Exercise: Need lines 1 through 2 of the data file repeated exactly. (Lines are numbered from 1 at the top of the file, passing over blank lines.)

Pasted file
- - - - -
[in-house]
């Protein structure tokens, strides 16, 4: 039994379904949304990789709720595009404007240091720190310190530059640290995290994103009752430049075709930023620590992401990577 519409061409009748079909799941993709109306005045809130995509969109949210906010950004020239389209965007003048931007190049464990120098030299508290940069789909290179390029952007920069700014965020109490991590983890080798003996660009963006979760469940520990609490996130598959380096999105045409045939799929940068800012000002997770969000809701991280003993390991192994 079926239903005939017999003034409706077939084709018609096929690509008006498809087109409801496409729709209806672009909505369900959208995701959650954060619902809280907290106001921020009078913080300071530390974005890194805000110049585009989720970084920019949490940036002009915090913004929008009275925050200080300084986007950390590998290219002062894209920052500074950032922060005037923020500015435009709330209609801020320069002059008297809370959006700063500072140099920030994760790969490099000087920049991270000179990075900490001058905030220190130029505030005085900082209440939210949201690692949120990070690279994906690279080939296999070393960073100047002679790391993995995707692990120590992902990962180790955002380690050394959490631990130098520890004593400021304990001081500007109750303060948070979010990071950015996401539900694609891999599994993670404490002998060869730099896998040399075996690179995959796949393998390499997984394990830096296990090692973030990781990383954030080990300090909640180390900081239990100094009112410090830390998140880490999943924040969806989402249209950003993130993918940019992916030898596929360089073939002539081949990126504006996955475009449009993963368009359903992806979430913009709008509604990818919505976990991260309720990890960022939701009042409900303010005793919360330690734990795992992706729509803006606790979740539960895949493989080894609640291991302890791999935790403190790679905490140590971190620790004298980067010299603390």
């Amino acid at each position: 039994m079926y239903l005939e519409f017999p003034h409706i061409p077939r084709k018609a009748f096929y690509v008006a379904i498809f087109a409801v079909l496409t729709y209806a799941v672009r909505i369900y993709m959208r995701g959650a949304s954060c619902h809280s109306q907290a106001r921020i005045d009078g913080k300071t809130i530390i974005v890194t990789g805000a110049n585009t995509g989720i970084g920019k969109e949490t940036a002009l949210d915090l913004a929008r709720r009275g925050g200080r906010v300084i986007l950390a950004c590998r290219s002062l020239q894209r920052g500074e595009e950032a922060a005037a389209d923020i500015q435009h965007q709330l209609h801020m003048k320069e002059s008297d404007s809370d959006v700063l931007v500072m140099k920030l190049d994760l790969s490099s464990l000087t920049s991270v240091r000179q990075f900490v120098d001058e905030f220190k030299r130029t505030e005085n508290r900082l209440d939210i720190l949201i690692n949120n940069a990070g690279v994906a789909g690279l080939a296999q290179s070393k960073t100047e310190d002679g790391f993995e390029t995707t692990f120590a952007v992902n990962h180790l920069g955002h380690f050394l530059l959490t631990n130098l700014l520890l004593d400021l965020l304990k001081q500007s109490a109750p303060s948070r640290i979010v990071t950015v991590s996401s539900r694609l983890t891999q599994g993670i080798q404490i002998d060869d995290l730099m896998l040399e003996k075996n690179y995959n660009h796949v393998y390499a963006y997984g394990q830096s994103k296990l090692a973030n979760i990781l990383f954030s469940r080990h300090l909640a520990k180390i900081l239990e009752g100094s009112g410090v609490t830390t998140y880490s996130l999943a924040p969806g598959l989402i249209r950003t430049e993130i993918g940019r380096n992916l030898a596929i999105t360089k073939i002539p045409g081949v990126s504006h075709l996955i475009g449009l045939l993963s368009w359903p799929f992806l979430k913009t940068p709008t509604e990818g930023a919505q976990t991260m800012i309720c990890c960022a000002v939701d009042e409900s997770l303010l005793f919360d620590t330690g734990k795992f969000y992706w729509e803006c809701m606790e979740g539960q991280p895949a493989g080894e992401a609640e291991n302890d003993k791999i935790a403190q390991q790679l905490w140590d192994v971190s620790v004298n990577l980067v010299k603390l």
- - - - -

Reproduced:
[in-house]
């Protein structure tokens, strides 16, 4: 039994379904949304990789709720595009404007240091720190310190530059640290995290994103009752430049075709930023620590992401990577 519409061409009748079909799941993709109306005045809130995509969109949210906010950004020239389209965007003048931007190049464990120098030299508290940069789909290179390029952007920069700014965020109490991590983890080798003996660009963006979760469940520990609490996130598959380096999105045409045939799929940068800012000002997770969000809701991280003993390991192994 079926239903005939017999003034409706077939084709018609096929690509008006498809087109409801496409729709209806672009909505369900959208995701959650954060619902809280907290106001921020009078913080300071530390974005890194805000110049585009989720970084920019949490940036002009915090913004929008009275925050200080300084986007950390590998290219002062894209920052500074950032922060005037923020500015435009709330209609801020320069002059008297809370959006700063500072140099920030994760790969490099000087920049991270000179990075900490001058905030220190130029505030005085900082209440939210949201690692949120990070690279994906690279080939296999070393960073100047002679790391993995995707692990120590992902990962180790955002380690050394959490631990130098520890004593400021304990001081500007109750303060948070979010990071950015996401539900694609891999599994993670404490002998060869730099896998040399075996690179995959796949393998390499997984394990830096296990090692973030990781990383954030080990300090909640180390900081239990100094009112410090830390998140880490999943924040969806989402249209950003993130993918940019992916030898596929360089073939002539081949990126504006996955475009449009993963368009359903992806979430913009709008509604990818919505976990991260309720990890960022939701009042409900303010005793919360330690734990795992992706729509803006606790979740539960895949493989080894609640291991302890791999935790403190790679905490140590971190620790004298980067010299603390």